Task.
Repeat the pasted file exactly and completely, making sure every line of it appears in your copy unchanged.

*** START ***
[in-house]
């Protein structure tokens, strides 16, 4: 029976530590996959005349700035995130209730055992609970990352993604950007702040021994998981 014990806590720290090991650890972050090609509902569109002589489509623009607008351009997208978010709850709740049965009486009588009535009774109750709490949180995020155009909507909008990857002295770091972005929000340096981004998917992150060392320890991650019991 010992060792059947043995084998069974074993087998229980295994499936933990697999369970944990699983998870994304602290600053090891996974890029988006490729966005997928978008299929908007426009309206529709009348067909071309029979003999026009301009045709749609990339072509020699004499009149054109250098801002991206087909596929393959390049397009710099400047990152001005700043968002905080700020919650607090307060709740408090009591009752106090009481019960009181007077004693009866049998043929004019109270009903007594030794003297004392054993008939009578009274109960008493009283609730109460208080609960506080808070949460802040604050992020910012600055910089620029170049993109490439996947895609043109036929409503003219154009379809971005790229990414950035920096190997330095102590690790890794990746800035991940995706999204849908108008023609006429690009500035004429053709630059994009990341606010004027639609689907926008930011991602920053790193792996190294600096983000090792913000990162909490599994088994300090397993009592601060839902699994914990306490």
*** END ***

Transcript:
[in-house]
């Protein structure tokens, strides 16, 4: 029976530590996959005349700035995130209730055992609970990352993604950007702040021994998981 014990806590720290090991650890972050090609509902569109002589489509623009607008351009997208978010709850709740049965009486009588009535009774109750709490949180995020155009909507909008990857002295770091972005929000340096981004998917992150060392320890991650019991 010992060792059947043995084998069974074993087998229980295994499936933990697999369970944990699983998870994304602290600053090891996974890029988006490729966005997928978008299929908007426009309206529709009348067909071309029979003999026009301009045709749609990339072509020699004499009149054109250098801002991206087909596929393959390049397009710099400047990152001005700043968002905080700020919650607090307060709740408090009591009752106090009481019960009181007077004693009866049998043929004019109270009903007594030794003297004392054993008939009578009274109960008493009283609730109460208080609960506080808070949460802040604050992020910012600055910089620029170049993109490439996947895609043109036929409503003219154009379809971005790229990414950035920096190997330095102590690790890794990746800035991940995706999204849908108008023609006429690009500035004429053709630059994009990341606010004027639609689907926008930011991602920053790193792996190294600096983000090792913000990162909490599994088994300090397993009592601060839902699994914990306490």